The new Construction (Design and Management) Regulations


In an attempt to simplify the existing Construction (Design and Management) Regulations (2007), the Health and Safety Executive (HSE) looks set to replace these with a different set of regulations – dubbed the ‘new CDMR’.

The consultation period for the draft Construction (Design and Management) Regulations 2014 ran from the 31st March to the 6th June 2014. It’s hoped that these proposed alterations to the existing CDM Regulations (2007) will make this legislation much easier to understand. These regulations are likely to come into force from April 2015.

What are the CDM Regulations (2007)?

The CDM Regulations and the accompanying Approved Code of Practice (ACOP) were initially introduced in 2007. Their main aim was to focus attention on the planning and management of construction projects and to make sure that health and safety factors are included as standard during such construction projects.

In short, these regulations are a vital piece of health and safety legislation which apply to almost all types of construction, engineering and property development projects where people are at work.

However, where work onsite is expected to last longer than 30 days or involve more than 500 person days (e.g. 50 people working for over ten days) of construction work, additional steps must be taken to notify your HSE  in writing – using form F10.

For more information on this legislation, please take a look at our Knowledge Base section on the existing CDM regulations.

How will the new CDM regulations differ?

Following an independent review carried out in 2011, the need to update both CDM and ACOP legislation was highlighted as a priority. This news was warmly welcomed by long-standing critics of this legislation, frustrated by the level of bureaucracy and red tape hindering work on construction sites.

Amongst the changes proposed to make these regulations more user-friendly key points included are:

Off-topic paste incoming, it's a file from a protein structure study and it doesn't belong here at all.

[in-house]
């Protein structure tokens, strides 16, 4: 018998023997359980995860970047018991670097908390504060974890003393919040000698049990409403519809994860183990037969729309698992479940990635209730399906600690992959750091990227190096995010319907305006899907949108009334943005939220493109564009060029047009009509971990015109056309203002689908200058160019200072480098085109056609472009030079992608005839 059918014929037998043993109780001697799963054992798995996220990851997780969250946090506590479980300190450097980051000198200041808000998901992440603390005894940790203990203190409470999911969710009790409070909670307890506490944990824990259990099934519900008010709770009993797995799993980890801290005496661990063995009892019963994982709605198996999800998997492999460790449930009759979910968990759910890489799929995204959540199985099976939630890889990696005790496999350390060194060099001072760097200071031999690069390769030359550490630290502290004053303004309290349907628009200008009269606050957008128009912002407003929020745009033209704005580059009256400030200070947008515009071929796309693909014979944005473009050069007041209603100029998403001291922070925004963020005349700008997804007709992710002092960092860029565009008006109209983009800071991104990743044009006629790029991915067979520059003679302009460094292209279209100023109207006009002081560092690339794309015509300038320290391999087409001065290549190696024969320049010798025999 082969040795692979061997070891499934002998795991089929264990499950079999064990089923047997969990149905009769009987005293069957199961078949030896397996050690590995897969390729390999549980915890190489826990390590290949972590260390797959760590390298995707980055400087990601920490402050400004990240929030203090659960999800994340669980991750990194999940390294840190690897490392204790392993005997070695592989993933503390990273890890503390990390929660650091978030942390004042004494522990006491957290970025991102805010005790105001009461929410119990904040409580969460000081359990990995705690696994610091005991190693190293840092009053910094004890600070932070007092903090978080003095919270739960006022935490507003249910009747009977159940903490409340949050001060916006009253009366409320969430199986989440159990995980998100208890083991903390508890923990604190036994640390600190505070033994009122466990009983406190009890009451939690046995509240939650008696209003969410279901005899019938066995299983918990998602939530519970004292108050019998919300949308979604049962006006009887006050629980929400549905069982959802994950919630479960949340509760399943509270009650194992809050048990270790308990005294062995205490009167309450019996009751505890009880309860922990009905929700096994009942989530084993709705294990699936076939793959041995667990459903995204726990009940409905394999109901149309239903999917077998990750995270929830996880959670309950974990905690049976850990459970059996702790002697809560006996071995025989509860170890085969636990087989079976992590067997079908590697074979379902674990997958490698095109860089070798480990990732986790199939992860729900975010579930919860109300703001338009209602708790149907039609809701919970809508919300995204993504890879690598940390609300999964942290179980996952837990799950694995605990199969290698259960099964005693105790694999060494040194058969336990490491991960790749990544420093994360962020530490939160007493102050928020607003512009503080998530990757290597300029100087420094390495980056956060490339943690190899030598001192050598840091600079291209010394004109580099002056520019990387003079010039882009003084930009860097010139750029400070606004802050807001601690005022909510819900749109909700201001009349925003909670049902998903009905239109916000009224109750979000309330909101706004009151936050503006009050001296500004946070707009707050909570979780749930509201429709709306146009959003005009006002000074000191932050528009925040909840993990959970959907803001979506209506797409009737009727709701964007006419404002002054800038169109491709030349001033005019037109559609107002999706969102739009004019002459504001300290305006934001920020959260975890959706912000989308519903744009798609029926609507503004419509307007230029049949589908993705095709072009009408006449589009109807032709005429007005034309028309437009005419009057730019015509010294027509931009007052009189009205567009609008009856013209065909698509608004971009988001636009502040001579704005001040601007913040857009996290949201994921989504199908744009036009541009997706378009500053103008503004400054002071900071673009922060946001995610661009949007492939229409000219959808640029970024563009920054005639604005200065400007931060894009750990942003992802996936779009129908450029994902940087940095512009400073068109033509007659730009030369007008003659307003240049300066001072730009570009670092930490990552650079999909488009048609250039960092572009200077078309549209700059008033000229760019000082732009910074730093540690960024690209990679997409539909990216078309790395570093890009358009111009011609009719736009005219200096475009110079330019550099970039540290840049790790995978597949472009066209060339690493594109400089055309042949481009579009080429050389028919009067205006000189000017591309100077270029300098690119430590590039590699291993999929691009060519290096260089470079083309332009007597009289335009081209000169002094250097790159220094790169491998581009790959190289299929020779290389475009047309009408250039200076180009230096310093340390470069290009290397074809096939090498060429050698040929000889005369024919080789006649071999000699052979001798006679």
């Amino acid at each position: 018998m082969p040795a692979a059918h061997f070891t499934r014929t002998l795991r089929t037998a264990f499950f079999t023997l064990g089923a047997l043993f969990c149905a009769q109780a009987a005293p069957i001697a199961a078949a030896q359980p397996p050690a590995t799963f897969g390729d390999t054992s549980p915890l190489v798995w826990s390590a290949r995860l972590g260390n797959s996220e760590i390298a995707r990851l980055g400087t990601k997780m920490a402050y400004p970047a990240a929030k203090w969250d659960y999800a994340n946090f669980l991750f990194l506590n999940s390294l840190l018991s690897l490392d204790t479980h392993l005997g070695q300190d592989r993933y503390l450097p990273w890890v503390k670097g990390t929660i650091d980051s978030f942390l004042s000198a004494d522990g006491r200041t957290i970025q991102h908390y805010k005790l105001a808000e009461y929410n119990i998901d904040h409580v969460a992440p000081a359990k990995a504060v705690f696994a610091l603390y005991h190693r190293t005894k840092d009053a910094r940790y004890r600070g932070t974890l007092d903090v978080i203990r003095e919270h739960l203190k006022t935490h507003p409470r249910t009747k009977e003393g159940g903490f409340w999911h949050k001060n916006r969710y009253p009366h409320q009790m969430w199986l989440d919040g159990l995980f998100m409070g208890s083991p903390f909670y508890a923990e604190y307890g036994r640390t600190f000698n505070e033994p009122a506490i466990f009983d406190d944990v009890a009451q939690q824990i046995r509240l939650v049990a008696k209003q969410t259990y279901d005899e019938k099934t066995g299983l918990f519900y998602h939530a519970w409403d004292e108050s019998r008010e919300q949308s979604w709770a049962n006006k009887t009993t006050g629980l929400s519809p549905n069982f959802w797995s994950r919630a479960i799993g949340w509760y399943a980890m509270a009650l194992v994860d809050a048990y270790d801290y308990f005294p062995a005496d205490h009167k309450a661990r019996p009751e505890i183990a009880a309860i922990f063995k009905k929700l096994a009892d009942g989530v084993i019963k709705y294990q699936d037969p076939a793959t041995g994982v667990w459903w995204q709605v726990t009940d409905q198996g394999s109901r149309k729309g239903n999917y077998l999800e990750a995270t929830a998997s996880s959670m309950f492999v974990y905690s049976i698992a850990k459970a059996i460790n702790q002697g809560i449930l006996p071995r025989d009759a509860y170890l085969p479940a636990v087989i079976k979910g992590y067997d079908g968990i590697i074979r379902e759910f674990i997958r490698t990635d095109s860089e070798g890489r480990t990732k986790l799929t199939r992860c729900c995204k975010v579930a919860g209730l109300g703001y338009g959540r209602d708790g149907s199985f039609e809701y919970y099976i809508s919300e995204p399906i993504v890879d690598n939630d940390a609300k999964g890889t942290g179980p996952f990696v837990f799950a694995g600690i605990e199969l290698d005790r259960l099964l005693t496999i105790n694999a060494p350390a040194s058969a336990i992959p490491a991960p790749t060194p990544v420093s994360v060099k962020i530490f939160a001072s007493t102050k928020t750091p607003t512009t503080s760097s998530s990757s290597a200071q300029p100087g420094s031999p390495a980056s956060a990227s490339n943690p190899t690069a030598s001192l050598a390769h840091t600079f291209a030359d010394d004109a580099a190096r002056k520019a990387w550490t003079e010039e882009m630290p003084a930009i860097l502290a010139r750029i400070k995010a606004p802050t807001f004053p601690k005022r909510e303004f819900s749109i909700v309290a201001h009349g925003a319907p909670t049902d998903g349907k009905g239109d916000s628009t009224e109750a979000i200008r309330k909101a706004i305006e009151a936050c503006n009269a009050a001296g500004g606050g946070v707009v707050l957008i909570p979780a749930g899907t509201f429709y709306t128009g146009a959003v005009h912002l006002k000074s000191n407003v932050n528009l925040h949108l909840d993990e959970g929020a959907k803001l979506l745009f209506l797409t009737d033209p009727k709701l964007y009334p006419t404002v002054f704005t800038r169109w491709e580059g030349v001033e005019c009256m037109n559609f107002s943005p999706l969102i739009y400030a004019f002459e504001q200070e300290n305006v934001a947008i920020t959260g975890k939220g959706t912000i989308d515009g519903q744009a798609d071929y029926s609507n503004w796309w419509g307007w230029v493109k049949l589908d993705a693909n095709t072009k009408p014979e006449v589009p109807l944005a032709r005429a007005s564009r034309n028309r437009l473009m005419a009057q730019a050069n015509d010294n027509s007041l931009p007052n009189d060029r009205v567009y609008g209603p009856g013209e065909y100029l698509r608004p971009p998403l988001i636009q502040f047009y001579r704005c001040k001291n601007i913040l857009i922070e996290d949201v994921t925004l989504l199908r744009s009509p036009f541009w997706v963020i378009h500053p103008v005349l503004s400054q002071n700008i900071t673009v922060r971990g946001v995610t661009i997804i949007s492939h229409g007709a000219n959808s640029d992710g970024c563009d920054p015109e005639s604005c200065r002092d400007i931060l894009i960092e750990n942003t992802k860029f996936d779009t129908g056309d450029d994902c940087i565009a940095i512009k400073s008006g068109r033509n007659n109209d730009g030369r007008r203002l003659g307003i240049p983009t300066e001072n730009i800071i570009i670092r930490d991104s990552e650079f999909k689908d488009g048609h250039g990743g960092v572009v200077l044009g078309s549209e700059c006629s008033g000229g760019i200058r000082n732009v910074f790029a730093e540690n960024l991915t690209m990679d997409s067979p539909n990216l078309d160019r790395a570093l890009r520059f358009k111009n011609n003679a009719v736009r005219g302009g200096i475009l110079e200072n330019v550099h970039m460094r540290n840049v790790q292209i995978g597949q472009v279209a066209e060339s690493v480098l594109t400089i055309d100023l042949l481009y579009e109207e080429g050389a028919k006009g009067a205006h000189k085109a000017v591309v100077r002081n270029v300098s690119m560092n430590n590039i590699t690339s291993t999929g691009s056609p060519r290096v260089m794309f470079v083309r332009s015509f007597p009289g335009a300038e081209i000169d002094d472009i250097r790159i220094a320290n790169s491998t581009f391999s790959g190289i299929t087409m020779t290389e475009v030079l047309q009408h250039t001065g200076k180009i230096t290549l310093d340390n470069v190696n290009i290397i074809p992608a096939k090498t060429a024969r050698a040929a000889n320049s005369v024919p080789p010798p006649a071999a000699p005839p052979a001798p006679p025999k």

• Replacement of the CDM coordinator role with a ‘principal designer’ position.
  • Inclusion of domestic clients (currently exempt) in these new regulations.
  • Replacing the current ACOP with more straightforward, practical guidance on compliance.
  • Simplification of the regulations: to include just 38 regulations and 3 schedules.
  • Addressing the need for the implementation of specific minimum health and safety requirements at temporary or mobile construction sites.

What will the new CDMR mean for ongoing renovation projects?

Understandably, talk of the new legislation coming into force next year has caused concern amongst those currently involved in construction or property development projects – especially as regards what will happen to their appointed CDM coordinator.

Since no transitional period has been planned for the introduction of these new regulations, the HSE has stated that where a CDM coordinator has been appointed to your project, they will be allowed either to continue working until up to six months after the new CDMR has come into force or until the end of the project – whichever of the two occurs first.

This means that it’s important, for the time being, that when starting a new project, your appointed CDM coordinator is retained on terms that include the termination of their role when the law does eventually change.

The future of CDM Regulations

Although the consultation period for these new regulations has now closed, you are still able to take a look at the details of the draft document CD261 consultation on replacement of the construction (Design and Management) Regulations 2007 on the HSE website.

Otherwise, for more information on how these proposed changes may affect your renovation project, please don’t hesitate to contact us directly.

Leave a Reply

You must be logged in to post a comment.